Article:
Breast Cancer Bone Mets Affects the Whole Family
Everyone’s heart goes out to a woman diagnosed with Stage IV breast cancer. At this point, the cancer has spread beyond the breast and nearby lymph nodes to other organs, including bones, lung, liver, brain and skin.
Naturally, the patient herself is the main focus of concern for those who love her. However, cancer is a family disease because it affects each person mentally and emotionally. Fear, anxiety, sadness, anger, isolation, and a host of other feelings are shared by family members. They also experience physical effects such as fatigue, appetite changes, and stress on the immune system as they cope with medical appointments, running errands, interrupted sleep or changes in sleep habits, to name just a few. And, if the patient is a mother with children at home, her disease creates new parenting challenges both for her and her spouse or partner.
Bone mets: the “new family normal”
The most common site for breast cancer metastasis is the bones. Bone mets are feared because they can incapacitate the patient through breakage and pain. As she tries to come to terms with her own issues (declining quality of life, side effects of treatment, the ability to care for family, and care at the end of life) her immediate and extended family members are constantly adapting to accommodate her needs. This state becomes the “new family normal.” From children to elders, the need to find and maintain optimum quality revolves around fear that she may suffer, and worry that she will die.
Bone mets are a particularly frightening. They are a common source of chronic pain due to changes in bone tissue and nerves, and acute pain due to fractures. If a patient’s bone mets are in her spine, back discomfort requires immediate attention since a fragile vertebra may be on the verge of breaking and compressing the spinal cord and nerves. This can lead to hyper-vigilance among family members, who may already feel overextended as they take on extra duties and chores.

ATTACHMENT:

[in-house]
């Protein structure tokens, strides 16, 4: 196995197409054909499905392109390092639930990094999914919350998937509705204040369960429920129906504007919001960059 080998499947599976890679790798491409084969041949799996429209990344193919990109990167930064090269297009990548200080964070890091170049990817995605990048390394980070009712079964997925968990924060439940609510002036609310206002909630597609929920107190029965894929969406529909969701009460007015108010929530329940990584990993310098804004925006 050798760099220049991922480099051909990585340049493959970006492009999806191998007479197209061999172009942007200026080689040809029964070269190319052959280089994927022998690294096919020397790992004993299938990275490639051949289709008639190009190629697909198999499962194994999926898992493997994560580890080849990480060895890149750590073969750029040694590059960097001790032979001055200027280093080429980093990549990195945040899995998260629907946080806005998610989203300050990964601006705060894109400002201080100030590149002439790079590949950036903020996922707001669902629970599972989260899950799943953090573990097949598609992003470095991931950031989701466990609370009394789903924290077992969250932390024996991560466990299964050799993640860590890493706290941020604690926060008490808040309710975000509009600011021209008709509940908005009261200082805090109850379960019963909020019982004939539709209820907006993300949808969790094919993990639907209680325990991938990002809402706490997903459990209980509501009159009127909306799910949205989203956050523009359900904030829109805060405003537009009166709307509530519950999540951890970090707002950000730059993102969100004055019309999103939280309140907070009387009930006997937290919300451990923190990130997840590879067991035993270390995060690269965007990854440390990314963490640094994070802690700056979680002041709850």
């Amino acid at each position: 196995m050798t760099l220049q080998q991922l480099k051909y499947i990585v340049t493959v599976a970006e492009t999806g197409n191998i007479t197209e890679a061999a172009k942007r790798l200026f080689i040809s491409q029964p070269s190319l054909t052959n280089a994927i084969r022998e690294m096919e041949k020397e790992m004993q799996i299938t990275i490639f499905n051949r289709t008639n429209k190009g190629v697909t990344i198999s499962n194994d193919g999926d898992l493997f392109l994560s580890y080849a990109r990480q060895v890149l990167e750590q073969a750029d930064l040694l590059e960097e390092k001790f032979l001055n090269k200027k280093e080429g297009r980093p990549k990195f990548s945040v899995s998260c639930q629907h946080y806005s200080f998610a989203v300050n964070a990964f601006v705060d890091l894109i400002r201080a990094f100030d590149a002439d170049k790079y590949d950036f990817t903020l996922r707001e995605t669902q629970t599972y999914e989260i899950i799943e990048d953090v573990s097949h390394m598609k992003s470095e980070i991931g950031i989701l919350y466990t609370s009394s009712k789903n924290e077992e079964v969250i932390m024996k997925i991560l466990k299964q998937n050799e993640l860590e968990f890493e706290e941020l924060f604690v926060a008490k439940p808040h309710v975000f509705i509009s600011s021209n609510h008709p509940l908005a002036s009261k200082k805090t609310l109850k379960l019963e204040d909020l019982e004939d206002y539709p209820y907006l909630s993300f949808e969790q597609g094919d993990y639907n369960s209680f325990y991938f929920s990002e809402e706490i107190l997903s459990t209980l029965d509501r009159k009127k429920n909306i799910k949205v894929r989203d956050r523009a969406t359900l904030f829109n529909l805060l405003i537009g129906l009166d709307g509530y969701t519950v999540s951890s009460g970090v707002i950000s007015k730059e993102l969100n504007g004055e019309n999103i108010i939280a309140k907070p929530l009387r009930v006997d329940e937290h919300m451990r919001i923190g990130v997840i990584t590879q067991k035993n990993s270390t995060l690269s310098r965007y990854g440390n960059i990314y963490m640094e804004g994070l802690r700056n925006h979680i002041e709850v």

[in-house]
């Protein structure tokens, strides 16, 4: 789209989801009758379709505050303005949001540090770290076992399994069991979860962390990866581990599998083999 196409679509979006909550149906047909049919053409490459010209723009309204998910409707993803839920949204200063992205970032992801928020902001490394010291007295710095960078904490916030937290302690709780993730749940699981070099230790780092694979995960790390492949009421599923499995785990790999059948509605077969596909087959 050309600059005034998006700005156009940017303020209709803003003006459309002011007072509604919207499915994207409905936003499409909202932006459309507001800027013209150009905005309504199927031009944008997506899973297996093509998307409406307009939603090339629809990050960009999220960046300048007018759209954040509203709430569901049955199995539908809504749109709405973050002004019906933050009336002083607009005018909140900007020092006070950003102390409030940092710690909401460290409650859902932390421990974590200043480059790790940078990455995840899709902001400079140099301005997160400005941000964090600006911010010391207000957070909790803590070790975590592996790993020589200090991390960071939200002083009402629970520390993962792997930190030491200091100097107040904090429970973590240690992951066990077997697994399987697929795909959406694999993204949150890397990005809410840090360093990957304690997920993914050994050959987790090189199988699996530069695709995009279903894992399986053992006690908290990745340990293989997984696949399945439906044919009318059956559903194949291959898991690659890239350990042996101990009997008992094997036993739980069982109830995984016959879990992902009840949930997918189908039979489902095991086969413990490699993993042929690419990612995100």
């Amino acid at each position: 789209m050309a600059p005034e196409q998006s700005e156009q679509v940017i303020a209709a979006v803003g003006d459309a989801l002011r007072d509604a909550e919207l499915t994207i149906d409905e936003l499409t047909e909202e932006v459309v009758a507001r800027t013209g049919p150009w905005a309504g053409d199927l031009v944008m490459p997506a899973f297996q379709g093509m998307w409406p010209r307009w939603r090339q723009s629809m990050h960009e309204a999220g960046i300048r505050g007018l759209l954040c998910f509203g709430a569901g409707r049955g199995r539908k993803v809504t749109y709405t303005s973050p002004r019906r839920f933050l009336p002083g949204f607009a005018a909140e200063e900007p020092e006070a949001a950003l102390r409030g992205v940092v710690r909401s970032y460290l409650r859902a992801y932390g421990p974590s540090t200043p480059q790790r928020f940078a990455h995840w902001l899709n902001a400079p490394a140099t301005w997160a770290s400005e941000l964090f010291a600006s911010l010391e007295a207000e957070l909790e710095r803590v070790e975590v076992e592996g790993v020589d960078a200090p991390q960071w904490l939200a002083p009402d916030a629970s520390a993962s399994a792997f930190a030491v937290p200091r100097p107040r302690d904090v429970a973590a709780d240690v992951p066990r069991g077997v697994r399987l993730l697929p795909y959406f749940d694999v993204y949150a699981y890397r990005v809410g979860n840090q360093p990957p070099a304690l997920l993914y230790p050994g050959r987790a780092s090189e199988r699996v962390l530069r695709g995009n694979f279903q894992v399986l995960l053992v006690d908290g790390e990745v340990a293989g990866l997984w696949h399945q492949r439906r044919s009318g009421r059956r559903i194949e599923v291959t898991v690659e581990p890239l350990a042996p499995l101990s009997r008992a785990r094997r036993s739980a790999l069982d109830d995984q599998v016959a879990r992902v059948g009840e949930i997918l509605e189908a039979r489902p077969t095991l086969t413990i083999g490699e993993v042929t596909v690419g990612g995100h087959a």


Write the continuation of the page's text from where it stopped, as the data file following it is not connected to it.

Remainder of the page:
As the patient’s husband/partner, parents, children and siblings are doing their best to make life easier for her, they may be depleting their own inner resources. They also have needs that deserve recognition. Practicing self-care without guilt may be difficult since they perceive that the patient’s needs are greater than their own. Today’s oncology teams are sensitive to this “new normal” in their patient’s family. Medical social workers and psychologists can help family members identify their feelings and needs, give themselves permission to take wellness breaks, and connect them with community resources such as support groups, childcare resources and volunteer helpers. These professionals can also help “normalize” the patient’s care protocol by explaining it in a way that family members – especially older children – can understand.
It’s important to recognize that patients with bone mets are now surviving longer because of clinical advances. Being pain-free a major aspect of experiencing good quality of life. A woman with Stage IV bone mets will find that her medical caregivers are very quick to work with her at the first inkling of discomfort, especially bone pain.
Thankfully, there are excellent ways to manage and alleviate bone pain. If medication becomes less effective, or the patient herself desires to minimize drug use, the Sperling Medical Groups offers MRI-guided Focused Ultrasound (MRgFUS) to treat bone mets pain. This FDA-approved treatment is completely noninvasive, with no surgery or exposure to radiation. While no treatment is guaranteed to be effective with every patient, in one study of 147 patients, 65% reported significant pain relief at 3 months after treatment.
Contact the Sperling Medical Group to learn if you or a loved one with breast cancer bone mets is a candidate for MRgFUS.
Irvin W Jr, Muss H, Mayer D. Symptom management in metastatic breast cancer. Oncologist. 2011 Sep;16(9):1203-14.
- Bone mets